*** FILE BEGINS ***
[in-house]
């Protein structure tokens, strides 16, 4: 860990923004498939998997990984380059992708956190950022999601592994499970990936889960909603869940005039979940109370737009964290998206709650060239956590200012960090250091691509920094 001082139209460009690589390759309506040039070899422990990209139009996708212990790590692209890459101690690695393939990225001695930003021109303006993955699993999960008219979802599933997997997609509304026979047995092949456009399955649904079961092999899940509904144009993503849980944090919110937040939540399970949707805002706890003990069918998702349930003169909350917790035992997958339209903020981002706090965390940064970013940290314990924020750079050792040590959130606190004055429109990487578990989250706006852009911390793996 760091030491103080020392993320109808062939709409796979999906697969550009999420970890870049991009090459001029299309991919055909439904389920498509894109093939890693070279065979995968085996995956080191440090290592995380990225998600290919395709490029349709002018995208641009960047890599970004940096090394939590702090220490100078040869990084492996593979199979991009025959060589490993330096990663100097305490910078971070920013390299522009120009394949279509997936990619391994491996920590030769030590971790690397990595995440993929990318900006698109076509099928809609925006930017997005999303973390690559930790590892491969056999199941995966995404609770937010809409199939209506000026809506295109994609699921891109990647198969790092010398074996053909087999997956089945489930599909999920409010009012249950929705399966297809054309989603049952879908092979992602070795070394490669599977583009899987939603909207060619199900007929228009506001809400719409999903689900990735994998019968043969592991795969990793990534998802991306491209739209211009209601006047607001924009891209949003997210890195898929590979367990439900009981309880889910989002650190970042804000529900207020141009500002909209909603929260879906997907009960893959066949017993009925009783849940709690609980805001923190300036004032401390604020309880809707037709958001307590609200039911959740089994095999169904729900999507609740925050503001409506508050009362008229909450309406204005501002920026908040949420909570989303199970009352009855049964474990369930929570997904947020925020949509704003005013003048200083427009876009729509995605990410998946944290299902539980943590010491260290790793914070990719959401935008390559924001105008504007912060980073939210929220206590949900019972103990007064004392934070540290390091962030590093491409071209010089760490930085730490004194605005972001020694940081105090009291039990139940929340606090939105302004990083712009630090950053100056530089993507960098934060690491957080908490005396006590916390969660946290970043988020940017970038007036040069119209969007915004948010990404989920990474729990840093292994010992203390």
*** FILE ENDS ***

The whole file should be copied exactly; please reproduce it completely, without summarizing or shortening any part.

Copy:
[in-house]
């Protein structure tokens, strides 16, 4: 860990923004498939998997990984380059992708956190950022999601592994499970990936889960909603869940005039979940109370737009964290998206709650060239956590200012960090250091691509920094 001082139209460009690589390759309506040039070899422990990209139009996708212990790590692209890459101690690695393939990225001695930003021109303006993955699993999960008219979802599933997997997609509304026979047995092949456009399955649904079961092999899940509904144009993503849980944090919110937040939540399970949707805002706890003990069918998702349930003169909350917790035992997958339209903020981002706090965390940064970013940290314990924020750079050792040590959130606190004055429109990487578990989250706006852009911390793996 760091030491103080020392993320109808062939709409796979999906697969550009999420970890870049991009090459001029299309991919055909439904389920498509894109093939890693070279065979995968085996995956080191440090290592995380990225998600290919395709490029349709002018995208641009960047890599970004940096090394939590702090220490100078040869990084492996593979199979991009025959060589490993330096990663100097305490910078971070920013390299522009120009394949279509997936990619391994491996920590030769030590971790690397990595995440993929990318900006698109076509099928809609925006930017997005999303973390690559930790590892491969056999199941995966995404609770937010809409199939209506000026809506295109994609699921891109990647198969790092010398074996053909087999997956089945489930599909999920409010009012249950929705399966297809054309989603049952879908092979992602070795070394490669599977583009899987939603909207060619199900007929228009506001809400719409999903689900990735994998019968043969592991795969990793990534998802991306491209739209211009209601006047607001924009891209949003997210890195898929590979367990439900009981309880889910989002650190970042804000529900207020141009500002909209909603929260879906997907009960893959066949017993009925009783849940709690609980805001923190300036004032401390604020309880809707037709958001307590609200039911959740089994095999169904729900999507609740925050503001409506508050009362008229909450309406204005501002920026908040949420909570989303199970009352009855049964474990369930929570997904947020925020949509704003005013003048200083427009876009729509995605990410998946944290299902539980943590010491260290790793914070990719959401935008390559924001105008504007912060980073939210929220206590949900019972103990007064004392934070540290390091962030590093491409071209010089760490930085730490004194605005972001020694940081105090009291039990139940929340606090939105302004990083712009630090950053100056530089993507960098934060690491957080908490005396006590916390969660946290970043988020940017970038007036040069119209969007915004948010990404989920990474729990840093292994010992203390």